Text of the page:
The popular Caribbean hurricane mnemonic: “June too soon, July standby, August a must, September remember, October all-over” would suggest that Sandy is very late indeed and perhaps a sign of a very warm Atlantic Ocean late into the season. The tides they are a changing. – Yours etc.,

THOM CROSS,

Market Place,

Carluke.

Defending Beeb

Dear Ed, – What a sad individual your editorial writer (October 31) must be if all he gets from the BBC are the three programmes he mentions.

I would respectfully remind him that far from his 42 pence a day supporting just one channel, in fact he supports four TV channels, together with six AM/FM radio stations, with several more if one counts the digital stations, all mercifully advert-free.

I suggest that he looks beyond the mainstream shows he admits to watching and tries some of the excellent travelogues, documentaries or arts programmes on BBC4, or tunes his radio to some of the eclectic range of excellent music offerred on Radio Scotland and Radios 1, 2, 3 and 6.

If he’s tone-deaf, no matter – there are thought-provoking, highly informative and often funny and entertaining radio programmes on Radio Scotland and Radio 4.

But he need not fear. Once the SNP’s utopia comes to frution, Scotland won’t be part of the BBCs target audience, so he’ll be able to watch knowing that the entertainment on offer will be the same advert-ridden down-market drivel the rest of the world has to endure. – Yours etc.,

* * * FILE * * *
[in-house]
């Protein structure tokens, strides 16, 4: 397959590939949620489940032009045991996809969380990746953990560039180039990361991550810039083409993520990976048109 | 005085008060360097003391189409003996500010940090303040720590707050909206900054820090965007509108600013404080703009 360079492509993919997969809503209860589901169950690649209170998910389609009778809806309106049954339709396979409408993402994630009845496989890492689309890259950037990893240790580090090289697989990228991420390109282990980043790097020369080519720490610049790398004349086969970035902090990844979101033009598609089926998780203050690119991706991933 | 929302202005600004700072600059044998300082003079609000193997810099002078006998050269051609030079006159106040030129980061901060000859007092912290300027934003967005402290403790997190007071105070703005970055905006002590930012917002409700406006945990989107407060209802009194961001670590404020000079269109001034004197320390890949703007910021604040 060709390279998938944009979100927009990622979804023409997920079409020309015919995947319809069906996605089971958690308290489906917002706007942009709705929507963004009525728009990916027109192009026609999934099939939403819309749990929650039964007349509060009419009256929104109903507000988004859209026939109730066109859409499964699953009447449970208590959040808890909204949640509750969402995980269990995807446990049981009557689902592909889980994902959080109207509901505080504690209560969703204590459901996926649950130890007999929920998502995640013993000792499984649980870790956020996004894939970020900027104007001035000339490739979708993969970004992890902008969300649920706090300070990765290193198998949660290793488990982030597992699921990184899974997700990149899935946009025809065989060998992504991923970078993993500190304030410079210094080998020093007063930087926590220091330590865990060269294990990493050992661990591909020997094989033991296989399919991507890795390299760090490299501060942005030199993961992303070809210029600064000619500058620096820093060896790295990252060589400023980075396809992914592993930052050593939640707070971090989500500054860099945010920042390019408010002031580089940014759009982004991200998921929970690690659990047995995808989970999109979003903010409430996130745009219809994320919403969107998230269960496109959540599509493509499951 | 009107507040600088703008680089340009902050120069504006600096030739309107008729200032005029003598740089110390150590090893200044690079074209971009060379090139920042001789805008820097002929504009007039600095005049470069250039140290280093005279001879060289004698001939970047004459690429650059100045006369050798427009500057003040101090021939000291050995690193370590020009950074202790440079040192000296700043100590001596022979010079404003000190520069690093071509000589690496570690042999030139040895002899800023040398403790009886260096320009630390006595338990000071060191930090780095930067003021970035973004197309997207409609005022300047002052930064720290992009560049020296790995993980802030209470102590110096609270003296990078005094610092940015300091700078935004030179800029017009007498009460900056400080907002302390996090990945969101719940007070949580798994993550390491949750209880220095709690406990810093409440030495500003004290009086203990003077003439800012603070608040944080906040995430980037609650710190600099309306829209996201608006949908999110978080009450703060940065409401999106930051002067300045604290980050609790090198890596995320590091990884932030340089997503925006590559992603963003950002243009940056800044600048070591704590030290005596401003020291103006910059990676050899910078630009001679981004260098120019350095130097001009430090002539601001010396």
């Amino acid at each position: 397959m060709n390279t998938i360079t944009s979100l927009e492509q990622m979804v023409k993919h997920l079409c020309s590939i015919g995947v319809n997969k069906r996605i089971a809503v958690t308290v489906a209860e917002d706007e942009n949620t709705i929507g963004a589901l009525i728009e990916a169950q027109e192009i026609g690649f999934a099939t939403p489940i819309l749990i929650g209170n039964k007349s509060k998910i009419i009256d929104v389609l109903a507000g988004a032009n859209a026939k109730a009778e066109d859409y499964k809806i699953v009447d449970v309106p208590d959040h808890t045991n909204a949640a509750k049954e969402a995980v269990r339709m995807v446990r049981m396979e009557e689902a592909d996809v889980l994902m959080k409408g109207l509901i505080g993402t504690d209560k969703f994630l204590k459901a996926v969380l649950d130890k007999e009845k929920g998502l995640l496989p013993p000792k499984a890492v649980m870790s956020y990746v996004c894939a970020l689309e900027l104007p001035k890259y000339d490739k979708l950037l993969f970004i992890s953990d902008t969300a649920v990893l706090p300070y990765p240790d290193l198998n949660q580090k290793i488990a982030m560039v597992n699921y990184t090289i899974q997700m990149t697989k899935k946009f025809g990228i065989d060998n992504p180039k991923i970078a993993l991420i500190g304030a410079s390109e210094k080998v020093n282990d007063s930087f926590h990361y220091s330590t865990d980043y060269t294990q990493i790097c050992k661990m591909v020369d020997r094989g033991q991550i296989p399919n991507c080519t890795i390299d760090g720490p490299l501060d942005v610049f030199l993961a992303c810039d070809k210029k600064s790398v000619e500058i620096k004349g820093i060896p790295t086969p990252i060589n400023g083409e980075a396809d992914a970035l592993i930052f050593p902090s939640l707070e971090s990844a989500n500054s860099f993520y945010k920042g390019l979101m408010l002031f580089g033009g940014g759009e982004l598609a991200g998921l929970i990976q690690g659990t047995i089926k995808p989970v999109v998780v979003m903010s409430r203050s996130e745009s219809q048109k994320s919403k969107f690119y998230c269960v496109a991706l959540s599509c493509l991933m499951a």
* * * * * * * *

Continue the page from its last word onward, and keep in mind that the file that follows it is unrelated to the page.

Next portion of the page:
BOB AVERY,

Goremire Road,

Carluke.

Editor’s note: Bob, the writer was in fact a SHE; yes, a woman can be a petrol-head too.

Admittedly, I was driving home last Tuesday and thought: “Sugar, there is more than one BBC channel” and “Oops, I forgot about Attenborough” – or words to that effect.

You sound like you get your money’s worth from the Beeb. Sadly, I have little spare time to tune into the wireless or watch endless TV programmes.

It takes me all the time I have to watch the mainstream drivel I use to unwind – but I have a new-fangled remote which allows me to fast-forward ads.

Perhaps in the future I may well get ALL the benefits you clearly do – until then, I’d like the option of opting out.

As for the SNP, I’m not a political animal but, regardless of who rules our country, the Beeb will still cater to its Scottish audiences so I’m not sure about that argument. But we’re all entitled to an opinion!

Help Ash survey

Dear Ed, – NFU Scotland is urging farmers to play their part in identifying and eradicating a fungal disease threatening the nation’s ash trees.

Chalara dieback of ash causes leaf loss and crown dieback in affected trees.

It was first reported as an unknown new disease in Poland in 1992. The first British case was confirmed in imported ash plants early in 2012. Since then, infected plants have been confirmed in nurseries in locations including Scotland.

Forestry Commission Scotland is undertaking a rapid survey of ash trees this week and NFU Scotland is asking its members to assist. – Yours etc.,

BOB CARRUTH,

NFU Scotland.